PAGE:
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scotland and ireland

Ridgeway, VA
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scotland and ireland

I am just starting to look into the possibility of a trip to Scotland this summer. We are thinking of spending about 9/10 days. Being that I am somewhat ignorant of Scotland, what is the chance that we can enjoy both Scotland and Ireland in such a short stay? Can we do both or would we be better off to focus on Scotland only?

Edinburgh
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1. Re: scotland and ireland

Hi, it really depends on what you want to do and see, and how you will be travelling. There are regular flights between Edinburgh or Glasgow and Dublin or Belfast (all take about 1 hour aer lingus, ryanair or easyjet) and some flights between Edinburgh and Shannon in the South West of Ireland (Ryanair).

However, there is more than enough in Scotland to keep you busy for a 10 day holiday- a few days in Edinburgh then maybe a driving tour of the Highlands for scenery, castles and lochs? www.visitscotland.com or www.secret-scotland.com for some starting ideas.

Hiring a car is highly recommended to see the best of Scotland but not absolutely essential as there are good rail links between the main parts of the country. www.theaa.com for journey planner.

The weather in both countries is about the same- however the currencies and cost of living are different.

Scunthorpe, United...
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2. Re: scotland and ireland

You can, and many people do, do both in 10 days, but to be honest they end up seeing everything through a car or train window. There is no time to settle and enjoy a place. The danger is you end up trying to cram so much in that you don't really have time to see anything.

Much better to just do one country and spend 10 days there. Even with 10 days you will hardly scratch the surface - as there is so much to see and do in Scotland - and Ireland.

I find the Secret Scotland web site mentioned by the previous poster excellent for giving ideas what can be done and seen in the time available.

Once I have decided on an area to visit, I like the undiscovered Scotland web site:

http://www.undiscoveredscotland.co.uk/

Click on the map of the area you are interested in and follow the red links for text pages with information and photos. Follow the green links off the text pages.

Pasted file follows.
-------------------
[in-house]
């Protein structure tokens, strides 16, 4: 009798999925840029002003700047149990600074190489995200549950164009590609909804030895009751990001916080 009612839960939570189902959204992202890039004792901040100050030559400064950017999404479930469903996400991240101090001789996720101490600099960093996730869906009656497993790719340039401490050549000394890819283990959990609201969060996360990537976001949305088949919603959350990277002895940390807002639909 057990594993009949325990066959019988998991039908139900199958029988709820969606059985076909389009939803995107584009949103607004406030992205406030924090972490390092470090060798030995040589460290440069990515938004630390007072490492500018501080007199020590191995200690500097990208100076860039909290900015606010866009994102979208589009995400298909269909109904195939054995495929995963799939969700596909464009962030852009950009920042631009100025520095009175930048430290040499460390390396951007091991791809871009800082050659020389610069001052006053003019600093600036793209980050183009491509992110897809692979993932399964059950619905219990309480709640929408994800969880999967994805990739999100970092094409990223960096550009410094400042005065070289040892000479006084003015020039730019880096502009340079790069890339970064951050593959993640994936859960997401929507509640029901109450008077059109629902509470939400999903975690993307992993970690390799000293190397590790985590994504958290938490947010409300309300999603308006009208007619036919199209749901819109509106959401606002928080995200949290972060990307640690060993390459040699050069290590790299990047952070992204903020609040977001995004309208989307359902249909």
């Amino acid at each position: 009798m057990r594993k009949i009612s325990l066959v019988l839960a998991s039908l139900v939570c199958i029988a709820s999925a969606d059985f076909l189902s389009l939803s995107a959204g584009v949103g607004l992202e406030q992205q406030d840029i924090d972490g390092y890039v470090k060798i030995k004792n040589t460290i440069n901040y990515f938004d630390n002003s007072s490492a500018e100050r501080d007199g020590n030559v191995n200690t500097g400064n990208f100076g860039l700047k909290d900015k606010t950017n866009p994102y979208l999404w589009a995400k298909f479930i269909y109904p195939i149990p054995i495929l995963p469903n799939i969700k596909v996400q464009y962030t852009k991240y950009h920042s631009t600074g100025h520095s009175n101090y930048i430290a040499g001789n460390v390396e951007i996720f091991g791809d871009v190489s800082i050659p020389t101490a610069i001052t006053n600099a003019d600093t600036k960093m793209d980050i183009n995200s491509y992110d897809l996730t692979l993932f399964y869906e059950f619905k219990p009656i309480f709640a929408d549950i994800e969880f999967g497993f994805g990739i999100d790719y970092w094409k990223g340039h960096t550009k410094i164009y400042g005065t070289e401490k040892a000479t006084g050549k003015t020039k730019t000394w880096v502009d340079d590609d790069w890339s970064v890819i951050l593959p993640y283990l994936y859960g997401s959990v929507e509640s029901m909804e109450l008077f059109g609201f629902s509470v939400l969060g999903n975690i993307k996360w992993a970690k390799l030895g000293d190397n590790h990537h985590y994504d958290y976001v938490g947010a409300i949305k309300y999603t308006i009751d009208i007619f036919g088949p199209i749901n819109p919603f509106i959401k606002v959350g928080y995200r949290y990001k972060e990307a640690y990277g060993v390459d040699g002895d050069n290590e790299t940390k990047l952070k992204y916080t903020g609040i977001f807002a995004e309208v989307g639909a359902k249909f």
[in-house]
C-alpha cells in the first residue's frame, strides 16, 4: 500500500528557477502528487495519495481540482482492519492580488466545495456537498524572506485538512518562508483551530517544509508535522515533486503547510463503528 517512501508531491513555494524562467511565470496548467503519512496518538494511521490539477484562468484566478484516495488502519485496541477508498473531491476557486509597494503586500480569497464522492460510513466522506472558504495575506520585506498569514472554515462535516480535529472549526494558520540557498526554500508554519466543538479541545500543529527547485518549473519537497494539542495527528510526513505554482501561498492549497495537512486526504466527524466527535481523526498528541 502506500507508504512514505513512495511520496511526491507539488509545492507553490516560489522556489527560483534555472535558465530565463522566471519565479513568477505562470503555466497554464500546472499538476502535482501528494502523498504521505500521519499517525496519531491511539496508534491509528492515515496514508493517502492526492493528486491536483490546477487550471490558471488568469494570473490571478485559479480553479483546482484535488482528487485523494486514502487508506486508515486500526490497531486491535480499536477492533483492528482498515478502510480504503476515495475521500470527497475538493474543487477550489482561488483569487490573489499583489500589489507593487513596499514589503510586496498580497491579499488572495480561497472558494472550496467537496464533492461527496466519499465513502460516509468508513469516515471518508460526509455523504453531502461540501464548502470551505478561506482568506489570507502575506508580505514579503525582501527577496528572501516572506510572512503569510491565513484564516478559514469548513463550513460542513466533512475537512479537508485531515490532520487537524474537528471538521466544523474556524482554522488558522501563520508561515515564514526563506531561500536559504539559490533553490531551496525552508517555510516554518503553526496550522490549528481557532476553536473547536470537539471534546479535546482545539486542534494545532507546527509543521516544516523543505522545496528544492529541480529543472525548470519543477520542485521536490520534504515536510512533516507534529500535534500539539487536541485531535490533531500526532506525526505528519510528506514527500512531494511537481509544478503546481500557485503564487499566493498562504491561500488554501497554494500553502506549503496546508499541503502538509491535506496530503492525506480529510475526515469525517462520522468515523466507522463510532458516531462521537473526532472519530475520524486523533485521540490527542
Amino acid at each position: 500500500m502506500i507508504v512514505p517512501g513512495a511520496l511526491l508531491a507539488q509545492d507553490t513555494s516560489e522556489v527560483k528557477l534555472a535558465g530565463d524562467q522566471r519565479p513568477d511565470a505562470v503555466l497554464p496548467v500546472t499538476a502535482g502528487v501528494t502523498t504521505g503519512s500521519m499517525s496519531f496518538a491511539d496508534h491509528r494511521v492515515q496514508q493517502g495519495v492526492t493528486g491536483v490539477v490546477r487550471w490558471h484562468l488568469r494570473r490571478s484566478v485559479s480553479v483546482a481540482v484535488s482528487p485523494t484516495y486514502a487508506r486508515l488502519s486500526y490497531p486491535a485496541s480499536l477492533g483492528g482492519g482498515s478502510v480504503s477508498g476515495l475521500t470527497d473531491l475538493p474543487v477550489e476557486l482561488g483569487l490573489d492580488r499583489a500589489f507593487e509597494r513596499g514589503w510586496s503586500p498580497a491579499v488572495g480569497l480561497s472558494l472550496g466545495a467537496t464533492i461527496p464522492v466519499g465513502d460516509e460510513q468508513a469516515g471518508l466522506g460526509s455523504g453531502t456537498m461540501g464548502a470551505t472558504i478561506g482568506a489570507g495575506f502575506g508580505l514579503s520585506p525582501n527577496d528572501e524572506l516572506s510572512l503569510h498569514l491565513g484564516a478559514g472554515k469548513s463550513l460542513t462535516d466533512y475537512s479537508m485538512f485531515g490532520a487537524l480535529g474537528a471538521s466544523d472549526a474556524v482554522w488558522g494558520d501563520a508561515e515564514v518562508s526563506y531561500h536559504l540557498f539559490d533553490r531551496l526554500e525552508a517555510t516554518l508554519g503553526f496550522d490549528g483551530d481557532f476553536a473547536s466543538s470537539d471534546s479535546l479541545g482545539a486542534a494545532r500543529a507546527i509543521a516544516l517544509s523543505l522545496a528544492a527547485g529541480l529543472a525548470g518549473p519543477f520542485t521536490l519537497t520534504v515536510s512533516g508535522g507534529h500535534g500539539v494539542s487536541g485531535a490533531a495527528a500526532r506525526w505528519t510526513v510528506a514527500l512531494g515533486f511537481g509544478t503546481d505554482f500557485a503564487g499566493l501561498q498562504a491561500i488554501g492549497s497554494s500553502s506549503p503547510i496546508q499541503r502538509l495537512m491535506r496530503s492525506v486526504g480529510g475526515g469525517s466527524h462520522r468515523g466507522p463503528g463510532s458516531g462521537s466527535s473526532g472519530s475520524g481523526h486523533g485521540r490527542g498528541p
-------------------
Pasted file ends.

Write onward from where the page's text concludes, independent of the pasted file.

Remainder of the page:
Eleanor

Brazil
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3. Re: scotland and ireland

I'm not really replying ... is that i'm going to London this summer, i'm going to spend 21 days there and i'm absolutely in love with Scotland and Ireland and i'd like to know if there are trains leaving daily from London to those places. Thank you.

Edinburgh
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4. Re: scotland and ireland

Yes there are numerous trains (and flights) daily from London to Scotland. Best value is to book train in advance when tickets become available 12 weeks before travel.

If you look at a map you will see that the Irish sea separates the UK from Ireland so you need to get a plane or a ferry to travel between the two. There are regular flights from London (any airport) to Dublin and other Irish airports.

Brazil
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5. Re: scotland and ireland

Thanks!

Ridgeway, VA
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6. Re: scotland and ireland

Thank you for your help. Can you clarify the cost of living? It looks like Scotland would be more expensive based upon the currency conversion to pounds versus euros in Ireland. Do things cost less in Scotland to make it more financially attractive?

england
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7. Re: scotland and ireland

I live in the UK, I always think things seem more expensive in the Irish Republic, and no, I dont think you can do both countries in 10 days, unfortunately, you have to pick one, they are both great!!

Charlotte, North...
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8. Re: scotland and ireland

With 9-10 days (and remember you loose one arriving and one departing) I'd stick with one. My personal preference would be Scotland!!! I'd suggest 1-2 days in Edinburgh, 2 or 3 in Aviemore, 3-6 days in Inverness and 1-2 in Glasgow (cut days here or there to make your 10 or drop Glasgow or Edinburgh). From Aviemore and Invereness there are lots of wonderful day trips. This itenerary can be done by train (or driving- though we have never wanted to drive in the UK). Let me know if you want day trip suggesstions.

Edinburgh
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9. Re: scotland and ireland

Without working out a 3 way currency exchange it is hard to be specific about costs but something that costs £100 in UK is likely to cost €140 in Ireland. Generally the cost of eating out, travel, souveniers, entry to attractions etc is higher by about 20% than the equivalent in the UK (for us anyway) but the currency exchange may work differently against the US $

glasgow scotland
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10. Re: scotland and ireland

Hi, the cost of living is higher in the Republic of Ireland as oppossed to the UK, as witnessed many times on this forum with posts about Irish citizens crossing the Border into Nothern Ireland (Ulster) to do their weekly shopping and filling up with petrol and booze etc.